This article is written from the perspective of an end-user. The fact of the matter is, all power plants compete in the de-regulated market; Austin (Austin Energy) & San Antonio (CPS) included. It’s the de-regulated REP market where an end-user can select a provider. & all you are selecting is who sends you your bill… Many of the REP’s don’t own power plants & are just third-party biller. So it’s easy to understand why those bills are more.

  • Jim

    This article looks only at the electricity rate, but our bills are based upon more than the rate. A major factor that they did not consider is the monthly user fees. Cities that run their own utility end up charging huge monthly fees, so that their rates look good in comparison but we still pay more. Govts deceive!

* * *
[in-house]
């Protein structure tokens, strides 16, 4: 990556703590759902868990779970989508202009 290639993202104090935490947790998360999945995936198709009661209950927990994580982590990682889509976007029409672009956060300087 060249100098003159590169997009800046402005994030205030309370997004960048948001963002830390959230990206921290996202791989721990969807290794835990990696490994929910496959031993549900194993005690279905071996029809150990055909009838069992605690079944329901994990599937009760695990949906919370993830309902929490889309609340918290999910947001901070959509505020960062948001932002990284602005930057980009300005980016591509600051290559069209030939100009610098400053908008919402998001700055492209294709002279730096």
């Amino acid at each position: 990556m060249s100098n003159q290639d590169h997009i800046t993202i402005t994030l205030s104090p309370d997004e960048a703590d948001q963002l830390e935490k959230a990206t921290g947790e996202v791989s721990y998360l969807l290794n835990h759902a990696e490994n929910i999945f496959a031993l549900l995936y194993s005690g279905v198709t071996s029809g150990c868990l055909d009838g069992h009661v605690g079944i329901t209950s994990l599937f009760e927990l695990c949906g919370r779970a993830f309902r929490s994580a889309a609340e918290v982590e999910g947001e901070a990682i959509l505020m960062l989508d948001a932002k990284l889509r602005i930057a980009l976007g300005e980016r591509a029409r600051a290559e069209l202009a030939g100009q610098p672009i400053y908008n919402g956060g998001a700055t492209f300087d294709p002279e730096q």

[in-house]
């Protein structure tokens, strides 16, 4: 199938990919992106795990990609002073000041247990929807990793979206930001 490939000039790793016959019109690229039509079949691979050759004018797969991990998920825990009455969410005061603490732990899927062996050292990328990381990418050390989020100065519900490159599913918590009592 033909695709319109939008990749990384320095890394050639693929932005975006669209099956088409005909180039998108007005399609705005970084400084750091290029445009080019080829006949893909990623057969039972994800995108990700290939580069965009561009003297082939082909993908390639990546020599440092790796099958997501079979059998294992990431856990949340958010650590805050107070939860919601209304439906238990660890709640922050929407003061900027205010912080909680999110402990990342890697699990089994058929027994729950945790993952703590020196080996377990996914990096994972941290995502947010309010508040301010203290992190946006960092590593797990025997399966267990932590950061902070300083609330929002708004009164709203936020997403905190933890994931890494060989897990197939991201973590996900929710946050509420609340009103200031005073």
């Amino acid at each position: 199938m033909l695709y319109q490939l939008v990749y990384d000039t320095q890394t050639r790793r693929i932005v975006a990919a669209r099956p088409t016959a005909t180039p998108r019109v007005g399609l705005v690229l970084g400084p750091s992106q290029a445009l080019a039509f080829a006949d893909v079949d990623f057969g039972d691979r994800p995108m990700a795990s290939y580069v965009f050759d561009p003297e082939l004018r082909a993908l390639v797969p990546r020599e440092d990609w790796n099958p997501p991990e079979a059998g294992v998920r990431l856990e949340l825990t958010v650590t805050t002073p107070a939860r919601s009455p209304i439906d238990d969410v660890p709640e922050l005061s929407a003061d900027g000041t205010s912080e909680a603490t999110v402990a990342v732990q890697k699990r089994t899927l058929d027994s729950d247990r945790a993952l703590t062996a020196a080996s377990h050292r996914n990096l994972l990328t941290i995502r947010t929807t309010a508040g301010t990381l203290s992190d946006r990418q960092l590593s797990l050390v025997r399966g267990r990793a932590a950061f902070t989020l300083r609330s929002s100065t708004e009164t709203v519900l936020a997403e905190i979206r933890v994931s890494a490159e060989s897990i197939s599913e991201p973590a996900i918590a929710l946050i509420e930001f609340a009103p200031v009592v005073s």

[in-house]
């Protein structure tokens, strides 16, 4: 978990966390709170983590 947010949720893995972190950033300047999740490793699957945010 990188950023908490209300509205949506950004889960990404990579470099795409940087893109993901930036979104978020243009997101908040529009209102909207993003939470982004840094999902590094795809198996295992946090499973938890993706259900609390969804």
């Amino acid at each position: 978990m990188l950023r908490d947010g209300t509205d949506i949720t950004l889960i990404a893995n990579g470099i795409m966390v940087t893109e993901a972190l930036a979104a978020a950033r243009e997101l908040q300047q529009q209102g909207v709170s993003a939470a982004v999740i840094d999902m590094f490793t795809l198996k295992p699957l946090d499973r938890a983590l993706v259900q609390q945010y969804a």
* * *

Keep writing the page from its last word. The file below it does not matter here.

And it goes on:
• R.A Dyer

    Drilling further into the data, the Texas Coalition for Affordable Power has found that average residential prices in deregulated areas of the state have been consistently higher than average prices in areas of the state exempt from deregulation. This trend began with the very first year of deregulation and has continued ever since. The TCAP analysis looked at “all-in” prices — that is, it included fees, taxes, etc. in its review — and so avoids objections that the comparisons are not conducted in an apples-to-apples fashion. The good news is that after many years of above-the-national average prices, residential prices in deregulated areas of Texas dipped below the national average in 2012. Average prices in areas of Texas exempt from deregulation consistently have been below the national average.